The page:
KRS 61.870(1)(h) defines a public agency as "[a]ny body which derives at least twenty-five percent (25%) of its funds . . . from state or local authority funds[.]" The term "state or local authority" is not defined in the statute, nor has it been construed by this Office, but it is commonly understood to mean "a government agency that administers a project," New World Dictionary, 94 (2d ed. 1978), or "a public agency or corporation with administrative powers in a specified field," Webster's II New Riverside University Dictionary, 139 (2d ed. 1988). See also, The American Heritage Dictionary, 142 (2d ed. 1985). KRS 446.0880(4) provides that "[a]ll words and phrases shall be construed according to the common and approved usage of language . . . ." Consistent with this rule of law, we believe that the term "authority" must be construed to mean "public agency." Since KACo-KLC, KALF, COLT, KARP, . . . KAMP [, KRT, KACo Unemployment Insurance Fund, and KACo] have been deemed "public agencies" for purposes of the Open Records Act, we believe that funds derived from these sources must be calculated into the 25% threshold established in KRS 61.870(1)(h).

93-ORD-96, p. 6.

Turning to the specific issue which you raise, we examine each of the five third party administrators to determine if they are "public agencies." The Committee's research discloses that Governmental Services, Inc., generated $611,058 in gross revenue in 1992. One hundred percent of this revenue was derived from KACo-KLC Workers Compensation Self-Insurance Fund, for which it provides administrative services. It is therefore a "public agency" within the scope of KRS 61.870(1)(h). Similarly, KACo Administrative Services, Inc., which generated $500,000 in gross revenues in 1992, received 100 of its funds from the Kentucky Association of Counties Leasing Trust, which it administers. It, too, must be characterized as a "public agency" as defined in KRS 61.878(1)(h). Kentucky Risk Insurance Services, Inc. (KRISI) generated $521,026 in 1991,(2) receiving 100 of this revenue from the Kentucky Association of Counties All Lines Fund, Kentucky Association of Counties Medical Program, Kentucky Association of Counties Advance Revenue Program, Kentucky Association of Counties Leasing Trust, and Kentucky Association of Counties Unemployment Insurance fund collectively. KRISI is therefore a "public agency" for purposes of the Open Records Act.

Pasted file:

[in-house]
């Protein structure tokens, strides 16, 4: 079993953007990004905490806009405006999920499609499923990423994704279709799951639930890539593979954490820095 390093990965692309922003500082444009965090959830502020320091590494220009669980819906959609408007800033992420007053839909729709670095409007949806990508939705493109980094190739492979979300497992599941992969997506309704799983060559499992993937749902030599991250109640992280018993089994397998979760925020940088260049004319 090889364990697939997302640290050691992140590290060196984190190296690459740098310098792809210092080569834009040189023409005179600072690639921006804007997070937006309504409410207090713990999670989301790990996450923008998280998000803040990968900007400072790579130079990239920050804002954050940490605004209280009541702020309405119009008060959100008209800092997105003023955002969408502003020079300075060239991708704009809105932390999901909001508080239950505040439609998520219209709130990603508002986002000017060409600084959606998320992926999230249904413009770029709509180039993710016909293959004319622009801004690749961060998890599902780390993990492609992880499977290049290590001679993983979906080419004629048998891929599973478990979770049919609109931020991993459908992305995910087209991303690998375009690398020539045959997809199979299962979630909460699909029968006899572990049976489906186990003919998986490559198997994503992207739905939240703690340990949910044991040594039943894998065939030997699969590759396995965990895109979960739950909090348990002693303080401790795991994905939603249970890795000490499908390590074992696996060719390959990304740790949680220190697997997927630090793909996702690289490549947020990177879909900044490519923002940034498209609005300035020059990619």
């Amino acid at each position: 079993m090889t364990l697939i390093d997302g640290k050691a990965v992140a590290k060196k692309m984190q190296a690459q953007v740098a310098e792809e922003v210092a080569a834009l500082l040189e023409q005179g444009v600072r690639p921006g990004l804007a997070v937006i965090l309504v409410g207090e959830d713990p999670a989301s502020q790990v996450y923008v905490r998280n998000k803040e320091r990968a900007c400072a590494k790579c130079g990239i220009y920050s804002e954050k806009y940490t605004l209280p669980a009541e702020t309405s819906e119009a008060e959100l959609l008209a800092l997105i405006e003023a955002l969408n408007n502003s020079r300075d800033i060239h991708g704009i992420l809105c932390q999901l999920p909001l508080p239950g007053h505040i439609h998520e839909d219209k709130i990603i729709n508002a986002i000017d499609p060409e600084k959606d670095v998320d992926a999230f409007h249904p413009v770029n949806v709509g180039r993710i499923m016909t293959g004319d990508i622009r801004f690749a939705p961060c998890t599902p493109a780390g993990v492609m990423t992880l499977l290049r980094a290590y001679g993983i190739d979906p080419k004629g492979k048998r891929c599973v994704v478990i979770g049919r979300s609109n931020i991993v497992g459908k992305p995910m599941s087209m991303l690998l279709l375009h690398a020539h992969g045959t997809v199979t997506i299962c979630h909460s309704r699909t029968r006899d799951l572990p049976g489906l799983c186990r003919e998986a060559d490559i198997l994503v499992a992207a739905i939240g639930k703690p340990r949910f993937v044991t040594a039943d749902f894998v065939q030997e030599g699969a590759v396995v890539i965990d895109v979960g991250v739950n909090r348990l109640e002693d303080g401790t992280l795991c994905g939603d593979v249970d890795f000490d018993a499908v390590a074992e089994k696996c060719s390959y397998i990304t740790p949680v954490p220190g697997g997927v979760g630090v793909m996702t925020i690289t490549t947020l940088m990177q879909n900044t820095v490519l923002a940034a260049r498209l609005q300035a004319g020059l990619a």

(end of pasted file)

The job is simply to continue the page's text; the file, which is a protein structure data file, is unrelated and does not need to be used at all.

Based on the scant information with which the Committee was provided, it does not appear that Selective Management Services, Inc., or Multi-Benefits System, of Kentucky, Inc., which administer KACo All Lines Fund and KACo Medical Program, respectively, are "public agencies" under the 25% funding rule. Mr. Richard Williams, Selective Management's owner, indicated that it receives only 15% of its funds from KALF, and provided access to financial records to substantiate this claim. Mr. Dale Wood, owner of Multi-Benefits System, declined access to the corporation's gross revenue figures, but advised that funds received from KAMP represent less than 15% of its gross income. Assuming that they do not fall within the parameters of any of the other definitional sections of the parameters of any of the other definitional sections of the Act, we must conclude that these third party administrators are not "public agencies," and are not subject to the Open Records Act.(3)

To summarize, it is our opinion that Governmental Services, Inc., KACo Administrative Services, Inc., and Kentucky Risk Insurance Services, Inc., are "public agencies" insofar as each of them satisfies the 25% public funding threshold established in KRS 61.870(1)(h). Selective Management Services, Inc., and Multi-Benefits Systems, Inc., on the other hand, cannot be characterized as "public agencies" since neither derives 25% or more of its funds from state or local authority funds.. This assumes the accuracy of the financial figures provided to this Office by your Committee.

Sincerely yours,

CHRIS GORMAN

ATTORNEY GENERAL





Amye B. Majors

Assistant Attorney General

(502) 564-7600

ABM:jgh/1354

cc: Joe Fiala

Mike Greenwell

1. KRS 61.870(1)(k) defines a public agency as "[a]ny interagency body of two (2) or more public agencies where each public agency is defined in [preceding paragraphs (a) through (j) of this definitional subsection.]"

2. The Committee was unable to obtain information from Kentucky Risk Insurance Services, Inc., relative to its 1992 gross revenue. We are left with no alternative but to assume that the revenue for both years was roughly equivalent, and was received from the same sources.

3. It is, in our view, unfortunate that a private entity charged with administering a public agency, and public agency funds, would choose to ignore the mandates of the Open Records Act, at least with respect to records relating to the public agency, regardless of whether the entity can be characterized as a public agency. This opens the door to widespread abuse, permitting the public agency to "secret away" its records in the shelter of a private corporation.